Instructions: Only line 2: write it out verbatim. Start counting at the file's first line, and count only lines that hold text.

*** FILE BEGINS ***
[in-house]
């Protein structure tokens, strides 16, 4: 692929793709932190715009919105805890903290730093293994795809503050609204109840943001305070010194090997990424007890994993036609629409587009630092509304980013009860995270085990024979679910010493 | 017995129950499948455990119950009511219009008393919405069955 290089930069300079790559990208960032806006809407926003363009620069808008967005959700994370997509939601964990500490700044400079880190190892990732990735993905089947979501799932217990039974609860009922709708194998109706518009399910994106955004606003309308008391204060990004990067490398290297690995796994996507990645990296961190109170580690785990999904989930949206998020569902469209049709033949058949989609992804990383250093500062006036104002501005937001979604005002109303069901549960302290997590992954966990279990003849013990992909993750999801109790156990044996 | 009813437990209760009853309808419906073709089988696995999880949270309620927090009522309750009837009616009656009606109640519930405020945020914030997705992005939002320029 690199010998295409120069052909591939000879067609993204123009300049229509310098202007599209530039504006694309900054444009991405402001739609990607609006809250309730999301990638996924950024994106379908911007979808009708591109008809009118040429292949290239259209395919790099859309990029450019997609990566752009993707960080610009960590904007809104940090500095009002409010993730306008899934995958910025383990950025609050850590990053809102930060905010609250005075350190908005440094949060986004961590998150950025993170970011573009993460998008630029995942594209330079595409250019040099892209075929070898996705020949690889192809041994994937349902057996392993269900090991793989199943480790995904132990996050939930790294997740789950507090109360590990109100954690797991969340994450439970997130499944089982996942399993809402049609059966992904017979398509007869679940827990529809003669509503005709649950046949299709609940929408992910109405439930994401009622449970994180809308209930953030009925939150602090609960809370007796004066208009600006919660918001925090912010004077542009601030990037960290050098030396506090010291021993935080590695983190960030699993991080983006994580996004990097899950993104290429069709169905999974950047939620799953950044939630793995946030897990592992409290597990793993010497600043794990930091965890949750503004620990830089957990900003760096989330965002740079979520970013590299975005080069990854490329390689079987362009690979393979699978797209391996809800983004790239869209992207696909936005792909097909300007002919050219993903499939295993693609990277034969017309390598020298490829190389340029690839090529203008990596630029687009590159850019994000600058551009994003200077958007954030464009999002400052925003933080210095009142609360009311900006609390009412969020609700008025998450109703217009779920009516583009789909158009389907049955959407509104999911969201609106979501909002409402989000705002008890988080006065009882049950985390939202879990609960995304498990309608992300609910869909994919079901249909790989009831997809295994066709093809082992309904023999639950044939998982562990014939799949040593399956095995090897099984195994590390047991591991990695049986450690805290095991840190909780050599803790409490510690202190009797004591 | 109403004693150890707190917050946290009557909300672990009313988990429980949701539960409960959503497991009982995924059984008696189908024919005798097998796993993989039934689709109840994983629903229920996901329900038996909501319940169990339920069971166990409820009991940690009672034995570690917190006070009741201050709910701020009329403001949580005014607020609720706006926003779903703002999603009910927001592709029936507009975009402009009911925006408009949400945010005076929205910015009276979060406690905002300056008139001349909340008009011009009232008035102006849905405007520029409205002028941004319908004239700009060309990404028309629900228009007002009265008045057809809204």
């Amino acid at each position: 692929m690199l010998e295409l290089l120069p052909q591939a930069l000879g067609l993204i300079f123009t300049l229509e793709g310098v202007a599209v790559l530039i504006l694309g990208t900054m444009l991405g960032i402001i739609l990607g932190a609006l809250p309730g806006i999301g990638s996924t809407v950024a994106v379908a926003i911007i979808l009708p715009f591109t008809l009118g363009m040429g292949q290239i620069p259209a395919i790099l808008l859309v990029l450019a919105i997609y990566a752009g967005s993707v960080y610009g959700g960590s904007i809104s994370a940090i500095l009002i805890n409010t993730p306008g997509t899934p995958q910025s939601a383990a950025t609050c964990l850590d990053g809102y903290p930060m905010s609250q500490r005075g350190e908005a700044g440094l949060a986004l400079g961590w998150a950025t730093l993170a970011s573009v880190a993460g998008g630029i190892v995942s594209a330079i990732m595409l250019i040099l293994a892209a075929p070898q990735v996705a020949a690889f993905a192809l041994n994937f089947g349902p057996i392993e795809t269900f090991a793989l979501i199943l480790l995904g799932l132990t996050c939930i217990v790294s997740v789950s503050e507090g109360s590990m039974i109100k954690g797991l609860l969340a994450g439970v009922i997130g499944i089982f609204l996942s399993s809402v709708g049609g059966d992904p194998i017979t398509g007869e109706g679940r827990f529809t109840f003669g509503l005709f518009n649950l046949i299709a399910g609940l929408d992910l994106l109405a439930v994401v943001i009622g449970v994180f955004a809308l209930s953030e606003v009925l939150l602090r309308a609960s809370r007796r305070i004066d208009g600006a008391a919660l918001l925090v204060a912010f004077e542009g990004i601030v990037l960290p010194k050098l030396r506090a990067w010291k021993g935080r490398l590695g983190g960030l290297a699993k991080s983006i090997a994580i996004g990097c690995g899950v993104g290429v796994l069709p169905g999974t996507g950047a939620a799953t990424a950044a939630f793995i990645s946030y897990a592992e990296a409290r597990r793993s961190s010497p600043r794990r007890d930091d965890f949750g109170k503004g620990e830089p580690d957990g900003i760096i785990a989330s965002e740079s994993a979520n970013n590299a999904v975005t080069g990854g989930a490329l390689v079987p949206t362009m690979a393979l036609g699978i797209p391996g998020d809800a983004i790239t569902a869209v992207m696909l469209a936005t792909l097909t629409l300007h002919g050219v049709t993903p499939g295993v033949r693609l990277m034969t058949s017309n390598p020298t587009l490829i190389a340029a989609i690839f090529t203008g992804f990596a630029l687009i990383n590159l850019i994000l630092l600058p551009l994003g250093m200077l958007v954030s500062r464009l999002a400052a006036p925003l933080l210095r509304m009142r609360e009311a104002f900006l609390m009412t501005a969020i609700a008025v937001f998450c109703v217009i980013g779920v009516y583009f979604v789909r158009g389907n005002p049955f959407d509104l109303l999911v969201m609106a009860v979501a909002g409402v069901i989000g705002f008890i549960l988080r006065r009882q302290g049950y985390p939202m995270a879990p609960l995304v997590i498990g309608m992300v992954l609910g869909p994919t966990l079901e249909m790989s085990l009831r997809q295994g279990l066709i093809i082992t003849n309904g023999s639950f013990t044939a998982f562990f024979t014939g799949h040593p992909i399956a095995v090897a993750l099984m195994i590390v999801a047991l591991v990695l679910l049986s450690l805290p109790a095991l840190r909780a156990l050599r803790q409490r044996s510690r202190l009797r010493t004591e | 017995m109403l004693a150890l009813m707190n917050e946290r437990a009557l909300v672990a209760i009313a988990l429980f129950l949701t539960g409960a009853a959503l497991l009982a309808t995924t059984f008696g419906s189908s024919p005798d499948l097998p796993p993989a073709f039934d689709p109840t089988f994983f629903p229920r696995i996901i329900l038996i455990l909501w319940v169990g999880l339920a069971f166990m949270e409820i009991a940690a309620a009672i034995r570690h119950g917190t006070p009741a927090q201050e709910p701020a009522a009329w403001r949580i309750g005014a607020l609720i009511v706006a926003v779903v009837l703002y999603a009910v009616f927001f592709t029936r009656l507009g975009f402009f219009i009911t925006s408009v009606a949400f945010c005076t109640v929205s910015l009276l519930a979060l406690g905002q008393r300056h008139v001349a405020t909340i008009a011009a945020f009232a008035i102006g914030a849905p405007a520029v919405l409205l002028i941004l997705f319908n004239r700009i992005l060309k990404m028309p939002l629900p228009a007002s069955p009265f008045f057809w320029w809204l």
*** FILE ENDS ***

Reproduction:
């Protein structure tokens, strides 16, 4: 692929793709932190715009919105805890903290730093293994795809503050609204109840943001305070010194090997990424007890994993036609629409587009630092509304980013009860995270085990024979679910010493 | 017995129950499948455990119950009511219009008393919405069955 290089930069300079790559990208960032806006809407926003363009620069808008967005959700994370997509939601964990500490700044400079880190190892990732990735993905089947979501799932217990039974609860009922709708194998109706518009399910994106955004606003309308008391204060990004990067490398290297690995796994996507990645990296961190109170580690785990999904989930949206998020569902469209049709033949058949989609992804990383250093500062006036104002501005937001979604005002109303069901549960302290997590992954966990279990003849013990992909993750999801109790156990044996 | 009813437990209760009853309808419906073709089988696995999880949270309620927090009522309750009837009616009656009606109640519930405020945020914030997705992005939002320029 690199010998295409120069052909591939000879067609993204123009300049229509310098202007599209530039504006694309900054444009991405402001739609990607609006809250309730999301990638996924950024994106379908911007979808009708591109008809009118040429292949290239259209395919790099859309990029450019997609990566752009993707960080610009960590904007809104940090500095009002409010993730306008899934995958910025383990950025609050850590990053809102930060905010609250005075350190908005440094949060986004961590998150950025993170970011573009993460998008630029995942594209330079595409250019040099892209075929070898996705020949690889192809041994994937349902057996392993269900090991793989199943480790995904132990996050939930790294997740789950507090109360590990109100954690797991969340994450439970997130499944089982996942399993809402049609059966992904017979398509007869679940827990529809003669509503005709649950046949299709609940929408992910109405439930994401009622449970994180809308209930953030009925939150602090609960809370007796004066208009600006919660918001925090912010004077542009601030990037960290050098030396506090010291021993935080590695983190960030699993991080983006994580996004990097899950993104290429069709169905999974950047939620799953950044939630793995946030897990592992409290597990793993010497600043794990930091965890949750503004620990830089957990900003760096989330965002740079979520970013590299975005080069990854490329390689079987362009690979393979699978797209391996809800983004790239869209992207696909936005792909097909300007002919050219993903499939295993693609990277034969017309390598020298490829190389340029690839090529203008990596630029687009590159850019994000600058551009994003200077958007954030464009999002400052925003933080210095009142609360009311900006609390009412969020609700008025998450109703217009779920009516583009789909158009389907049955959407509104999911969201609106979501909002409402989000705002008890988080006065009882049950985390939202879990609960995304498990309608992300609910869909994919079901249909790989009831997809295994066709093809082992309904023999639950044939998982562990014939799949040593399956095995090897099984195994590390047991591991990695049986450690805290095991840190909780050599803790409490510690202190009797004591 | 109403004693150890707190917050946290009557909300672990009313988990429980949701539960409960959503497991009982995924059984008696189908024919005798097998796993993989039934689709109840994983629903229920996901329900038996909501319940169990339920069971166990409820009991940690009672034995570690917190006070009741201050709910701020009329403001949580005014607020609720706006926003779903703002999603009910927001592709029936507009975009402009009911925006408009949400945010005076929205910015009276979060406690905002300056008139001349909340008009011009009232008035102006849905405007520029409205002028941004319908004239700009060309990404028309629900228009007002009265008045057809809204």